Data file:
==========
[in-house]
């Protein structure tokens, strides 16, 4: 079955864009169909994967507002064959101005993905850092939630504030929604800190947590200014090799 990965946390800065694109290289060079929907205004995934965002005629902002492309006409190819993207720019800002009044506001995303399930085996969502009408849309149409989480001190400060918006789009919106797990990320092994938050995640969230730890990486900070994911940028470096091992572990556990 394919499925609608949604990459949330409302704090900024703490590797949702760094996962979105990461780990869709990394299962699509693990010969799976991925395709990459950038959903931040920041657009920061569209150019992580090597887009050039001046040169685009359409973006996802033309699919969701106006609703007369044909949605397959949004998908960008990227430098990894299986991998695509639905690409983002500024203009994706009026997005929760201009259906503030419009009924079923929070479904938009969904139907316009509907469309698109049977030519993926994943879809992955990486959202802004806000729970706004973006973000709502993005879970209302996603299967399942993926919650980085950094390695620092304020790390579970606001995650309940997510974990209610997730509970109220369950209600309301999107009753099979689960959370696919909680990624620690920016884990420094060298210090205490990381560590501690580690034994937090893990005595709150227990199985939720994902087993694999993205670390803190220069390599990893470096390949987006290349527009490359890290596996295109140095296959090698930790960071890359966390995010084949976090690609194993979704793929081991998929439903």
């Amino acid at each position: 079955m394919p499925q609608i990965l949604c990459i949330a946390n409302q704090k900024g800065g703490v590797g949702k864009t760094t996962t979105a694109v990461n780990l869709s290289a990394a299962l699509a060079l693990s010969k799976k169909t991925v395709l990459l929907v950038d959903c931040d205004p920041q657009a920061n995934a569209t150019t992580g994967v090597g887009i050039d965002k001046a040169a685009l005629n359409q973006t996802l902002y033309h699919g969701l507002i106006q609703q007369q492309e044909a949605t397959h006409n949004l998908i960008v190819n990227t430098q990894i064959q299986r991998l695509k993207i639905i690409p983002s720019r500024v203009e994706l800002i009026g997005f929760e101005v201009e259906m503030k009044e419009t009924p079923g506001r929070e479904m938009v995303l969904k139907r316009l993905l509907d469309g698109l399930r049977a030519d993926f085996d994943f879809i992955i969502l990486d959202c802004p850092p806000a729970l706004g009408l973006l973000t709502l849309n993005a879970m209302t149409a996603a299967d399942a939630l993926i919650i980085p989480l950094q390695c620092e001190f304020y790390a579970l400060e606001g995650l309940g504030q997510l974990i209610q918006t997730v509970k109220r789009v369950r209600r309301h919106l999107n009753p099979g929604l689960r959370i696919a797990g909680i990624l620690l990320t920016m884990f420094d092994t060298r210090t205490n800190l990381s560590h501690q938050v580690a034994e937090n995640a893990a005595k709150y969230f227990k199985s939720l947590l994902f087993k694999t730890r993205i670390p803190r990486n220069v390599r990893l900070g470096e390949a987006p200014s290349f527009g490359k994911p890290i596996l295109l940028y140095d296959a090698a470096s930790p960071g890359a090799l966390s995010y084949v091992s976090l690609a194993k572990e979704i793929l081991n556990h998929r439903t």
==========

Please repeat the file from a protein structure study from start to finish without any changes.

[in-house]
């Protein structure tokens, strides 16, 4: 079955864009169909994967507002064959101005993905850092939630504030929604800190947590200014090799 990965946390800065694109290289060079929907205004995934965002005629902002492309006409190819993207720019800002009044506001995303399930085996969502009408849309149409989480001190400060918006789009919106797990990320092994938050995640969230730890990486900070994911940028470096091992572990556990 394919499925609608949604990459949330409302704090900024703490590797949702760094996962979105990461780990869709990394299962699509693990010969799976991925395709990459950038959903931040920041657009920061569209150019992580090597887009050039001046040169685009359409973006996802033309699919969701106006609703007369044909949605397959949004998908960008990227430098990894299986991998695509639905690409983002500024203009994706009026997005929760201009259906503030419009009924079923929070479904938009969904139907316009509907469309698109049977030519993926994943879809992955990486959202802004806000729970706004973006973000709502993005879970209302996603299967399942993926919650980085950094390695620092304020790390579970606001995650309940997510974990209610997730509970109220369950209600309301999107009753099979689960959370696919909680990624620690920016884990420094060298210090205490990381560590501690580690034994937090893990005595709150227990199985939720994902087993694999993205670390803190220069390599990893470096390949987006290349527009490359890290596996295109140095296959090698930790960071890359966390995010084949976090690609194993979704793929081991998929439903």
């Amino acid at each position: 079955m394919p499925q609608i990965l949604c990459i949330a946390n409302q704090k900024g800065g703490v590797g949702k864009t760094t996962t979105a694109v990461n780990l869709s290289a990394a299962l699509a060079l693990s010969k799976k169909t991925v395709l990459l929907v950038d959903c931040d205004p920041q657009a920061n995934a569209t150019t992580g994967v090597g887009i050039d965002k001046a040169a685009l005629n359409q973006t996802l902002y033309h699919g969701l507002i106006q609703q007369q492309e044909a949605t397959h006409n949004l998908i960008v190819n990227t430098q990894i064959q299986r991998l695509k993207i639905i690409p983002s720019r500024v203009e994706l800002i009026g997005f929760e101005v201009e259906m503030k009044e419009t009924p079923g506001r929070e479904m938009v995303l969904k139907r316009l993905l509907d469309g698109l399930r049977a030519d993926f085996d994943f879809i992955i969502l990486d959202c802004p850092p806000a729970l706004g009408l973006l973000t709502l849309n993005a879970m209302t149409a996603a299967d399942a939630l993926i919650i980085p989480l950094q390695c620092e001190f304020y790390a579970l400060e606001g995650l309940g504030q997510l974990i209610q918006t997730v509970k109220r789009v369950r209600r309301h919106l999107n009753p099979g929604l689960r959370i696919a797990g909680i990624l620690l990320t920016m884990f420094d092994t060298r210090t205490n800190l990381s560590h501690q938050v580690a034994e937090n995640a893990a005595k709150y969230f227990k199985s939720l947590l994902f087993k694999t730890r993205i670390p803190r990486n220069v390599r990893l900070g470096e390949a987006p200014s290349f527009g490359k994911p890290i596996l295109l940028y140095d296959a090698a470096s930790p960071g890359a090799l966390s995010y084949v091992s976090l690609a194993k572990e979704i793929l081991n556990h998929r439903t």